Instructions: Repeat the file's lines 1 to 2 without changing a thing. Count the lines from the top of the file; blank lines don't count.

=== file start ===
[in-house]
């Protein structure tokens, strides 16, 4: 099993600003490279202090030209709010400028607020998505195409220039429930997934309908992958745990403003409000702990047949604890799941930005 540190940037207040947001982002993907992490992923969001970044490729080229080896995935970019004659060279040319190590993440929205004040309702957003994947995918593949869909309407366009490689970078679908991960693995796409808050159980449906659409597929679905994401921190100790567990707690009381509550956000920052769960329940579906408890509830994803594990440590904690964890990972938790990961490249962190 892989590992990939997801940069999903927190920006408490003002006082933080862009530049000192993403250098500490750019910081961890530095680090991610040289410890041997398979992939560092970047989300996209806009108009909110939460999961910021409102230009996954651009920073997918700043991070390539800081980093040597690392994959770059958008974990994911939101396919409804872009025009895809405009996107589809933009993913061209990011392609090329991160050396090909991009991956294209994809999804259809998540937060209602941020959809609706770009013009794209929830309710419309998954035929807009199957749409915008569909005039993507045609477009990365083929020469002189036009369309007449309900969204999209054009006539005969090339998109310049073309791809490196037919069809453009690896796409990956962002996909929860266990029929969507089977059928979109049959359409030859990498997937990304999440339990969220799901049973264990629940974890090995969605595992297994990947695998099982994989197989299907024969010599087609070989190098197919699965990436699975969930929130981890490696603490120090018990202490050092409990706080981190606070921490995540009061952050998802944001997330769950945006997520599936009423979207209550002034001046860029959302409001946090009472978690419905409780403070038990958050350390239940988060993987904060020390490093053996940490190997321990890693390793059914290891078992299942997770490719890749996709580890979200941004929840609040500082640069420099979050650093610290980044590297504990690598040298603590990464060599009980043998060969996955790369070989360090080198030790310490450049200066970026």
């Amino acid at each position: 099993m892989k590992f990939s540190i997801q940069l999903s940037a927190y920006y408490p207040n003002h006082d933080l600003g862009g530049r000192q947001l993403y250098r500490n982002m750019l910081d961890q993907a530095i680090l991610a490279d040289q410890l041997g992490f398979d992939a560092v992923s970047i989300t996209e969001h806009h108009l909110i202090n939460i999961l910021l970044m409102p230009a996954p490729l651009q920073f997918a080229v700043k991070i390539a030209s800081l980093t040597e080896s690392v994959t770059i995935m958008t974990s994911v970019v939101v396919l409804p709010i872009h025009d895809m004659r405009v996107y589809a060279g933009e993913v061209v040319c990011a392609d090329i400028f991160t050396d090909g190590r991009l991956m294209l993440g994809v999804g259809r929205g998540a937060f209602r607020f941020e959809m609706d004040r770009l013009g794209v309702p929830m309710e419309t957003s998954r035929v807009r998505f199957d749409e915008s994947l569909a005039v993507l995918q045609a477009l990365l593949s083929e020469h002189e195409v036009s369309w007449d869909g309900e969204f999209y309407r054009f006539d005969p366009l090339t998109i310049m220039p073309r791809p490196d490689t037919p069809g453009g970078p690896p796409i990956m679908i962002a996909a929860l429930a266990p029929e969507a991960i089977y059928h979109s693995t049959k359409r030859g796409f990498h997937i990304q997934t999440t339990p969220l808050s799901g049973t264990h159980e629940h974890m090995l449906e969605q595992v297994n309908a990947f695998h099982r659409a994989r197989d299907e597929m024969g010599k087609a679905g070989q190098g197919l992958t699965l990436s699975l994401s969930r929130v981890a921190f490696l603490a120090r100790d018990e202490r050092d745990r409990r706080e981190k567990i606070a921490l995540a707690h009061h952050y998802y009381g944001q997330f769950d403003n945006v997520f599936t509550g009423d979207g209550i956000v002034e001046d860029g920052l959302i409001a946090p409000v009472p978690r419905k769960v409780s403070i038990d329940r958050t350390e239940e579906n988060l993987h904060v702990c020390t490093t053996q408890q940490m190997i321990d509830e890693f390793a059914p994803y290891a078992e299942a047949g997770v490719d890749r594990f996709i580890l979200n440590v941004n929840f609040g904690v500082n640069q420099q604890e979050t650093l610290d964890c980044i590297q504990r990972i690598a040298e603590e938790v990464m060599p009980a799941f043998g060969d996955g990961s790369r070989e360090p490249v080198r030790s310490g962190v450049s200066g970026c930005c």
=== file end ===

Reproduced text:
[in-house]
């Protein structure tokens, strides 16, 4: 099993600003490279202090030209709010400028607020998505195409220039429930997934309908992958745990403003409000702990047949604890799941930005 540190940037207040947001982002993907992490992923969001970044490729080229080896995935970019004659060279040319190590993440929205004040309702957003994947995918593949869909309407366009490689970078679908991960693995796409808050159980449906659409597929679905994401921190100790567990707690009381509550956000920052769960329940579906408890509830994803594990440590904690964890990972938790990961490249962190 892989590992990939997801940069999903927190920006408490003002006082933080862009530049000192993403250098500490750019910081961890530095680090991610040289410890041997398979992939560092970047989300996209806009108009909110939460999961910021409102230009996954651009920073997918700043991070390539800081980093040597690392994959770059958008974990994911939101396919409804872009025009895809405009996107589809933009993913061209990011392609090329991160050396090909991009991956294209994809999804259809998540937060209602941020959809609706770009013009794209929830309710419309998954035929807009199957749409915008569909005039993507045609477009990365083929020469002189036009369309007449309900969204999209054009006539005969090339998109310049073309791809490196037919069809453009690896796409990956962002996909929860266990029929969507089977059928979109049959359409030859990498997937990304999440339990969220799901049973264990629940974890090995969605595992297994990947695998099982994989197989299907024969010599087609070989190098197919699965990436699975969930929130981890490696603490120090018990202490050092409990706080981190606070921490995540009061952050998802944001997330769950945006997520599936009423979207209550002034001046860029959302409001946090009472978690419905409780403070038990958050350390239940988060993987904060020390490093053996940490190997321990890693390793059914290891078992299942997770490719890749996709580890979200941004929840609040500082640069420099979050650093610290980044590297504990690598040298603590990464060599009980043998060969996955790369070989360090080198030790310490450049200066970026």